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Pocketful of Mumbles

By Nicole Walton

We stepped outside the restaurant onto a tiny concrete landing. Melting snow made a dull pinging sound as it dripped from the roof onto a hollow pipe railing. A little hill of ice was growing on top, and icicles were forming on either side, underneath.

It was the first time he suggested we share a smoke. I was terrified. I reached out to his extended pack, withdrew a cigarette. He lit it with his clunky windproof lighter.

"She found your little purple pills," he said, about a minute later. "Are they what she thinks?"

I exhaled slowly and looked down at his fat black oxfords. He wore a 8-1/2 5E and they were stained with salt and road ash. I wore high platform boots, brown stretch leatherette, with chunky heels, and they zipped up my calves. The toes were scuffed.

My hot cheek felt he was looking for a straight answer, and I nodded an admission.

He rested one foot on the lower rung of the railing and flicked an ash over the side. His insulated gloves were sticking out the side pockets of his ski jacket. I moved next to him and leaned onto the railing, facing the street. In front of us, a line of grayish brown slush snaked slowly along the gutter towards a grate.

"I don't understand," I said. "I took them out of the dial pack and scrunched them up in a Kleenex. They were the back of the drawer, behind my underwear." Now I was looking up at him, and he was looking away.

"She's nosy. You know that." He flicked his finished cigarette towards the drain in the street. "We'll have to think of something."

The pair of us went back in to our table, where my mother was scraping at a bit of polish on a fingernail she disapproved of.

She did not speak when we returned. She had barely spoken that evening. It seemed she might cry at the slightest provocation, and I pretended not to notice. My father pretended not to notice. We continued on, not noticing, for the rest of the holiday. We made deliberate, cheerful small talk, as though she were not there at all.

At last, our long skis were strapped to the top of the car, our suitcases piled in back. We secured ourselves into place with lap belts, the old thick kind, with heavy chrome buckles like the ones they still use on airplanes. My mother sat up front, next to my father. I sat behind him.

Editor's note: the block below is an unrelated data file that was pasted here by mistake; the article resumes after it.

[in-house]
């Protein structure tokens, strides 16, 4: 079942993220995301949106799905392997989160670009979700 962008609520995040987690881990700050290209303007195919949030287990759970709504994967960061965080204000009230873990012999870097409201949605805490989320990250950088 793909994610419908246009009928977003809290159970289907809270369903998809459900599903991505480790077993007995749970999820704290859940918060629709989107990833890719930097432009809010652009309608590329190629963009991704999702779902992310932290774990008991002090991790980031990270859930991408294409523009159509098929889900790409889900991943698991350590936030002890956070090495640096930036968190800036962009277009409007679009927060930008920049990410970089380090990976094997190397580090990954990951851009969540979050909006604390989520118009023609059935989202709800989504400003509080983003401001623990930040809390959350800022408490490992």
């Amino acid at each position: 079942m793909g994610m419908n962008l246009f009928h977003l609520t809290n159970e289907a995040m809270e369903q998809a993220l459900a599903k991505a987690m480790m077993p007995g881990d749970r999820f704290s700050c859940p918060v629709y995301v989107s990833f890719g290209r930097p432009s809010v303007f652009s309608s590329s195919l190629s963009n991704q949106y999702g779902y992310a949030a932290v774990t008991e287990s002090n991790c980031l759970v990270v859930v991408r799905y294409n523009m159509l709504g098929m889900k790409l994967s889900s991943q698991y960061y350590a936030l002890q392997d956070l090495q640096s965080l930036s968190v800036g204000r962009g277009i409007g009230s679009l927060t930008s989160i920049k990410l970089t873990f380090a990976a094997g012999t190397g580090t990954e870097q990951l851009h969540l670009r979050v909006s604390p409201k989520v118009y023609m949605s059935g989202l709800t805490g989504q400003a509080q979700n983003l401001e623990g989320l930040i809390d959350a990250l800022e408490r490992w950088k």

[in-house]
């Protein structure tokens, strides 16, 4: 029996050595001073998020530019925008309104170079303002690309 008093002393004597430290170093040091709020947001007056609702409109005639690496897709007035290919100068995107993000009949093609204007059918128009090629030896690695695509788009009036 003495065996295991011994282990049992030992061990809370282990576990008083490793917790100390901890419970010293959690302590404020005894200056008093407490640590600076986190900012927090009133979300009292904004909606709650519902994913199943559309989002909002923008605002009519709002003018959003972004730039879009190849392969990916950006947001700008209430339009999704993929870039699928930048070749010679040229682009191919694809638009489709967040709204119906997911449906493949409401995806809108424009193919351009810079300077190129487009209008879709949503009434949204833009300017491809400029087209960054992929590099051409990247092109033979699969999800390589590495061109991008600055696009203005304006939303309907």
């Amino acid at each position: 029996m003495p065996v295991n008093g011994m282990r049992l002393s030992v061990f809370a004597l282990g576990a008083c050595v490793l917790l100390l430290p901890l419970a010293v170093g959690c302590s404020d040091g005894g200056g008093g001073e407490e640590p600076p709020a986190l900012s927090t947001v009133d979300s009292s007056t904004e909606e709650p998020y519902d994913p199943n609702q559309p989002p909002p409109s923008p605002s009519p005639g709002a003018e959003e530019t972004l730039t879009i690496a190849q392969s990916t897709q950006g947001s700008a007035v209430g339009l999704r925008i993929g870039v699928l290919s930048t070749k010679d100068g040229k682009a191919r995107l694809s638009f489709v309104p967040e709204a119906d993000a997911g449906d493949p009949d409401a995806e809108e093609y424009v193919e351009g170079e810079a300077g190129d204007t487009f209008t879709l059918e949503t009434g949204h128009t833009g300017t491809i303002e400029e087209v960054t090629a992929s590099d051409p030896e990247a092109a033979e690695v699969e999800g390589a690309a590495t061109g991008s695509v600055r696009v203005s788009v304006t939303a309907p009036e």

We were driving home from Vermont the way we came. We were listening to Simon and Garfunkel's Bridge Over Troubled Water album for the umpteenth time since my father bought it, having finally worn out the completely memorized sound track to Doctor Zhivago. We were nearly in New Jersey.

"At-choo," my father said.

"Geshundheit," I said. He fished around for a tissue but could not find one. I handed him one from the box on the back seat.

"I think I am coming down with something," he said, but he did not seem all that sick to me.

"I wish I had something," he said, a short while later, sniffing.

"I have something you could try," I said, finally catching on. "I forget what they're called. My roommate gave me some, in case I got sick over the break. They're these little purple things, and they are supposed to work so well you don't even know you have a cold."

Suddenly my mother pulled herself around to face me. She looked me in the eye, and said, "Nicole, you shouldn't take other people's medication!" She was frowning, shaking her head, but she seemed completely relaxed.

I frowned back. "It's just cold medicine!"

"I don't care. You know you shouldn't take something that hasn't been prescribed for you!" Then she turned back around, replacing her hands in her lap.

In a little while, my father started singing along with the chorus to "The Boxer." It was raining by then, and the wipers almost kept beat. They would go out of synch and then, after a predictable number of bars, briefly come back into synch again. Then for a while, I pressed my forehead against the cold side window, which made my teeth vibrate. It grew dark as we left the Turnpike, and it was going to take forever to get the rest of the way home.


 

Nicole Walton lives in Baltimore with her husband and daughter. A trial lawyer for twenty-five years, she has authored numerous journal articles and chapters in professional treatises. She is now at work on a memoir and several pieces of fiction.

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photo by Dinty W. Moore